By: Betty Jo Gigot
Much to everyone’s delight, the Cattle Feeders Hall of Fame has turned out to be a big deal. The annual event was held at the Westin DIA hotel in Denver last week. Now on their third hotel, the organizers will more than likely be looking for a larger venue next year after having to limit the number of banquet attendees. They will have to look long and hard for a better steak than the ones served at this year’s event or a more enthusiastic crowd honoring Dee Griffin, DVM, with the 2017 Industry Leadership Award, and inducting Jeff Biggert and Earl Brookover into the Cattle Feeders Hall of Fame.
A highlight for me was Eulogio Dimas of Southwest Feeders near Hayes Center, Neb., receiving the 2017 Arturo Armendariz Distinguished Service Award. Dimas has been a part of the cattle-feeding business for the past 38 years and is a treasured member of the Southwest Feeders team.
Finishing its ninth year, the Hall of Fame has become a must attend by an appreciative cattle community. Look for a complete photo chronical of the event in our next issue, as well as coverage of the Hereford, Texas Spicer Gripp celebration.
The 2017 Cattle Feeders Business Summit, sponsored by Merck Animal Health, was held in conjunction with the Cattle Feeders Hall of Fame celebration. Always informational, my antenna certainly went up at the last presentation discussing how precision diagnostic tools have advanced the farming industry and how to apply some of the same techniques to cattle feeding. Years ago as a part of an Ag Innovators group, Dean and I saw the first of GPS technology being used to map and farm individual fields on farms across the country. At the time, much of the emphasis was on identifying soil types and adjusting seed rates, fertilizer, etc. to specific parts of a field and seemed to have very little practicality in the Kansas sandhills.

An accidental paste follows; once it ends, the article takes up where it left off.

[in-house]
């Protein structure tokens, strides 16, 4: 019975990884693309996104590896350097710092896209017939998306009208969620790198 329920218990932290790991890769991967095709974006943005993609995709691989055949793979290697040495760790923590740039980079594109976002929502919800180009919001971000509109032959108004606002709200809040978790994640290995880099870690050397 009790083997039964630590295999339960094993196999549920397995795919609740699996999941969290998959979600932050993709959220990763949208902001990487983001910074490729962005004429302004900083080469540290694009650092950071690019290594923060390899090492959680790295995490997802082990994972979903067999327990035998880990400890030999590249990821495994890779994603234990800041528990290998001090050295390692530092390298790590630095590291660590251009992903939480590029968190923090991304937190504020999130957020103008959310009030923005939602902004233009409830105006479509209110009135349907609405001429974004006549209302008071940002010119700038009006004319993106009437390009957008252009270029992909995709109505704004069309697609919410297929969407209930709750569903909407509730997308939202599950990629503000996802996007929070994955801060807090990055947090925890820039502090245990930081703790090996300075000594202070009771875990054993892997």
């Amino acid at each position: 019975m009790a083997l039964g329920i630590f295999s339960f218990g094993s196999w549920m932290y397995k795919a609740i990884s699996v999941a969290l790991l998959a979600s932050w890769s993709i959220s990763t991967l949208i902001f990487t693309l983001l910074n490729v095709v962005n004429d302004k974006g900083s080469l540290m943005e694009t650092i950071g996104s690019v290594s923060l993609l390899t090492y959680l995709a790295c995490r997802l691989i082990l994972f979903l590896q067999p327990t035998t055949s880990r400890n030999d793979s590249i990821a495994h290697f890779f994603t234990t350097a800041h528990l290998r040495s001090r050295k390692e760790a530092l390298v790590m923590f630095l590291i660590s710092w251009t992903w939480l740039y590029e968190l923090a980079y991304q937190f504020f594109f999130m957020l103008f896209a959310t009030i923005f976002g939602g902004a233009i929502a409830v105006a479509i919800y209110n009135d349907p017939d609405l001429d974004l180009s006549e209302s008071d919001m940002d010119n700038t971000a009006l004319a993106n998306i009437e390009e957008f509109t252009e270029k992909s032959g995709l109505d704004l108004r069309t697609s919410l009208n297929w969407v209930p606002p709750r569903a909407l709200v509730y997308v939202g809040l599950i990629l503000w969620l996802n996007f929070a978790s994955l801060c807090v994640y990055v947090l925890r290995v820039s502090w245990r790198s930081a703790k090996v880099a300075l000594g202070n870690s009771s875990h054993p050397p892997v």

Believe it or not, the only GPS we had been exposed to at the time was while car shopping one day. We drove into the lot in our Caddy and walked over to a new BMW. The very young salesman came over to demo the car and, as we sat in the front seat, Dean commented about the screen on the dash. The salesman explained that it was called a GPS, and if you took a wrong turn a female voice would tell you. Dean explained that he had one of those, and the salesman, looking at our Caddy, said, “No sir, you don’t.”
He went through the entire spiel again and still was confused when Dean explained, “I have one of those. Her name is Betty Jo.”
The salesman was obviously not married.
As the technology advanced, every piece of equipment on the family farm was upgraded, and screens in the office now show every application in real time.
Needless to say, after seeing the animal health systems developed in the ‘80s becoming standard practice in yards, as well the other technological advancements in cattle feeding, I can hardly wait to see where the industry goes next in improving our ability to provide a healthy, tasty product, efficiently.
As usual, this issue of CALF News is chock full of information and excitement – in color. Beef Empire Days is reported on by one of our newest reporters. We welcome Aly McClure of Garden City, Kan., to our team. In the tradition of the family, oldest son Brad and his wife, Shawna, had a wonderful meal at the Buckhorn Exchange in Denver and reported about it in “Where’s The Exceptional Beef.” You will be sorry you missed the Nebraska Cattlemen’s Ball when you see the pictures, and news on the beef export market looks good. Enjoy the issue, have a good summer and look for us in the fall.